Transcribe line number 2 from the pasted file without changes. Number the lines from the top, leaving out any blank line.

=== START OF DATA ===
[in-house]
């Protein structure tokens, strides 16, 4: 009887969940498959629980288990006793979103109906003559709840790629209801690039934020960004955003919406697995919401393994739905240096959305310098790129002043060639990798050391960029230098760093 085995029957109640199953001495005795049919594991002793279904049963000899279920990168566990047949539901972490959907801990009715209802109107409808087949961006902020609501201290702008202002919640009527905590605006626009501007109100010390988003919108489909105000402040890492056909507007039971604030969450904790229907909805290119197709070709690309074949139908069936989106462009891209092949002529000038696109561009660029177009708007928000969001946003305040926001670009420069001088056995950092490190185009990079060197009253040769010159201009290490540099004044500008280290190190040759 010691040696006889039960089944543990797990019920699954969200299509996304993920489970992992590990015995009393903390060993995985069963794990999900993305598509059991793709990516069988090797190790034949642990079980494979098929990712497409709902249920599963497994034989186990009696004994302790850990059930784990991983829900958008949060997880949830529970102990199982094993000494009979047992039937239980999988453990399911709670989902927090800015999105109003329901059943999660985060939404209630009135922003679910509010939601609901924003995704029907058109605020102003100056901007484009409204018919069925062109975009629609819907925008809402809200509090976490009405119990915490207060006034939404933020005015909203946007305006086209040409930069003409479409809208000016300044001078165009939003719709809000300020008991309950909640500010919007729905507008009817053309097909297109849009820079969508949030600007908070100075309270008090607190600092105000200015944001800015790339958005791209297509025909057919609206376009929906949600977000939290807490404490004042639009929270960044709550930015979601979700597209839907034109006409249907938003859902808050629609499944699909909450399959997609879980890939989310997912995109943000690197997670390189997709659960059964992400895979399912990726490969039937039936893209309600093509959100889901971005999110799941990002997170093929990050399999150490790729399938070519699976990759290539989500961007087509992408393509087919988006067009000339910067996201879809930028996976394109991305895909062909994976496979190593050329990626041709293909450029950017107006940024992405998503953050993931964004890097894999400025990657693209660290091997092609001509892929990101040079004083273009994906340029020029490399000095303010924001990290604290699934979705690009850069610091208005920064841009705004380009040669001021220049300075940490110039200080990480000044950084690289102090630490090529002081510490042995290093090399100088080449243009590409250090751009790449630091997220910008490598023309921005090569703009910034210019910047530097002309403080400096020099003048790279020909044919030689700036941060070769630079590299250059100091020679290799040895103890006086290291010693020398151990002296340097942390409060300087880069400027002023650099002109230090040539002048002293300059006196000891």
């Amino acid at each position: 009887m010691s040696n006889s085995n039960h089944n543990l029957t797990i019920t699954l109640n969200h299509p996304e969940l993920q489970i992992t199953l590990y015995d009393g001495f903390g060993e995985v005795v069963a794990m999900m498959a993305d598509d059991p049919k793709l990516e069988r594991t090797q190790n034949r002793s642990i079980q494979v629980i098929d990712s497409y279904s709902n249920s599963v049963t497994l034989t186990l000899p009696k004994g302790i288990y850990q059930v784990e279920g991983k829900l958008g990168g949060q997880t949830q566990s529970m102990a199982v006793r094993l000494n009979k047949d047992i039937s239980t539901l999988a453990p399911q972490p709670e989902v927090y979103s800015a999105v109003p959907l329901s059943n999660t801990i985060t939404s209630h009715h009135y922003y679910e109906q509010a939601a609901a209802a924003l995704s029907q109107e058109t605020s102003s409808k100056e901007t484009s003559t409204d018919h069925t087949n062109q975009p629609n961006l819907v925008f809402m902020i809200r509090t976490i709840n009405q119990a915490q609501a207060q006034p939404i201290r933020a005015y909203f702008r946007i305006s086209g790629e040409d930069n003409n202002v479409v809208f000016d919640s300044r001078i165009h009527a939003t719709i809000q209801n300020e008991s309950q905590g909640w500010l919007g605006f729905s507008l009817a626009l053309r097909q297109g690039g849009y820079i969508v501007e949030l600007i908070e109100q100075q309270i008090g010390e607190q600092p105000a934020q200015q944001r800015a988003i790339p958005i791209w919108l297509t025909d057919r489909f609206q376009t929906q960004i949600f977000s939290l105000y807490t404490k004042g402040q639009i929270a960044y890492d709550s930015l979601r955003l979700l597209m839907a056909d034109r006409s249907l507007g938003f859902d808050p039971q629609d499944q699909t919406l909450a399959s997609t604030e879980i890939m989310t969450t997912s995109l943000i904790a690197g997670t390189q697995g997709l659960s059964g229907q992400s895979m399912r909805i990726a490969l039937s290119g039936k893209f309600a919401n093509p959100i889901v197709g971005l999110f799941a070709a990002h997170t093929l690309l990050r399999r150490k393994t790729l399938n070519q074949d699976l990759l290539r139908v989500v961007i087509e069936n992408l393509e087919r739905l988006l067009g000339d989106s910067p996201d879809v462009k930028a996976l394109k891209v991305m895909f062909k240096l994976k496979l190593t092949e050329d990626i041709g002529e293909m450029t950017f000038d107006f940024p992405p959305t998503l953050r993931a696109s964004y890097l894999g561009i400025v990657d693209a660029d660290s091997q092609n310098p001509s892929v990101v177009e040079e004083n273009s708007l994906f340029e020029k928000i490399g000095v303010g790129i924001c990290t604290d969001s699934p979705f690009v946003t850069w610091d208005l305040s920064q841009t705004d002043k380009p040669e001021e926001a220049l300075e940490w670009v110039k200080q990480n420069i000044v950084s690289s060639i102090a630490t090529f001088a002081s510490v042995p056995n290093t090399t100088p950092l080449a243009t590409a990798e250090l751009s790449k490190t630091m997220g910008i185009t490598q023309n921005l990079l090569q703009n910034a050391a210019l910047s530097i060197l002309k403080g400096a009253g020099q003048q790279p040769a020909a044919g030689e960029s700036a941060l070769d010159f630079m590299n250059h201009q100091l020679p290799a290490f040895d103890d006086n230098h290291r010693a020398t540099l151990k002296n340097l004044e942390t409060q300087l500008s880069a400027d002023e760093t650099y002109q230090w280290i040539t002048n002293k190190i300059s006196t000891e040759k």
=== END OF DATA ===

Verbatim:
């Protein structure tokens, strides 16, 4: 009887969940498959629980288990006793979103109906003559709840790629209801690039934020960004955003919406697995919401393994739905240096959305310098790129002043060639990798050391960029230098760093 085995029957109640199953001495005795049919594991002793279904049963000899279920990168566990047949539901972490959907801990009715209802109107409808087949961006902020609501201290702008202002919640009527905590605006626009501007109100010390988003919108489909105000402040890492056909507007039971604030969450904790229907909805290119197709070709690309074949139908069936989106462009891209092949002529000038696109561009660029177009708007928000969001946003305040926001670009420069001088056995950092490190185009990079060197009253040769010159201009290490540099004044500008280290190190040759 010691040696006889039960089944543990797990019920699954969200299509996304993920489970992992590990015995009393903390060993995985069963794990999900993305598509059991793709990516069988090797190790034949642990079980494979098929990712497409709902249920599963497994034989186990009696004994302790850990059930784990991983829900958008949060997880949830529970102990199982094993000494009979047992039937239980999988453990399911709670989902927090800015999105109003329901059943999660985060939404209630009135922003679910509010939601609901924003995704029907058109605020102003100056901007484009409204018919069925062109975009629609819907925008809402809200509090976490009405119990915490207060006034939404933020005015909203946007305006086209040409930069003409479409809208000016300044001078165009939003719709809000300020008991309950909640500010919007729905507008009817053309097909297109849009820079969508949030600007908070100075309270008090607190600092105000200015944001800015790339958005791209297509025909057919609206376009929906949600977000939290807490404490004042639009929270960044709550930015979601979700597209839907034109006409249907938003859902808050629609499944699909909450399959997609879980890939989310997912995109943000690197997670390189997709659960059964992400895979399912990726490969039937039936893209309600093509959100889901971005999110799941990002997170093929990050399999150490790729399938070519699976990759290539989500961007087509992408393509087919988006067009000339910067996201879809930028996976394109991305895909062909994976496979190593050329990626041709293909450029950017107006940024992405998503953050993931964004890097894999400025990657693209660290091997092609001509892929990101040079004083273009994906340029020029490399000095303010924001990290604290699934979705690009850069610091208005920064841009705004380009040669001021220049300075940490110039200080990480000044950084690289102090630490090529002081510490042995290093090399100088080449243009590409250090751009790449630091997220910008490598023309921005090569703009910034210019910047530097002309403080400096020099003048790279020909044919030689700036941060070769630079590299250059100091020679290799040895103890006086290291010693020398151990002296340097942390409060300087880069400027002023650099002109230090040539002048002293300059006196000891």